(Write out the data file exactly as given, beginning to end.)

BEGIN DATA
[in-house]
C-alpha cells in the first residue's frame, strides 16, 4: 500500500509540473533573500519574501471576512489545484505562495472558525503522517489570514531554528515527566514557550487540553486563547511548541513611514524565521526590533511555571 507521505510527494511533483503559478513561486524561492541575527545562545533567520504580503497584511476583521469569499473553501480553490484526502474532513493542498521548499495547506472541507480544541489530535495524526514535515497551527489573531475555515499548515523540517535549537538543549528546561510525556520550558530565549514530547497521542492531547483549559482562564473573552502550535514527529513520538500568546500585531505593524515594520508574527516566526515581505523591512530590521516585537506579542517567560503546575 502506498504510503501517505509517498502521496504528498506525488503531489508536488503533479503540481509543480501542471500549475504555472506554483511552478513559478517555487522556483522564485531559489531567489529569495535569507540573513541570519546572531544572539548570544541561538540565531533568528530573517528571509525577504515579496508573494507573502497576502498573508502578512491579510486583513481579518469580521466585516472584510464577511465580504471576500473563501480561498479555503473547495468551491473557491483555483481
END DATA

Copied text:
[in-house]
C-alpha cells in the first residue's frame, strides 16, 4: 500500500509540473533573500519574501471576512489545484505562495472558525503522517489570514531554528515527566514557550487540553486563547511548541513611514524565521526590533511555571 507521505510527494511533483503559478513561486524561492541575527545562545533567520504580503497584511476583521469569499473553501480553490484526502474532513493542498521548499495547506472541507480544541489530535495524526514535515497551527489573531475555515499548515523540517535549537538543549528546561510525556520550558530565549514530547497521542492531547483549559482562564473573552502550535514527529513520538500568546500585531505593524515594520508574527516566526515581505523591512530590521516585537506579542517567560503546575 502506498504510503501517505509517498502521496504528498506525488503531489508536488503533479503540481509543480501542471500549475504555472506554483511552478513559478517555487522556483522564485531559489531567489529569495535569507540573513541570519546572531544572539548570544541561538540565531533568528530573517528571509525577504515579496508573494507573502497576502498573508502578512491579510486583513481579518469580521466585516472584510464577511465580504471576500473563501480561498479555503473547495468551491473557491483555483481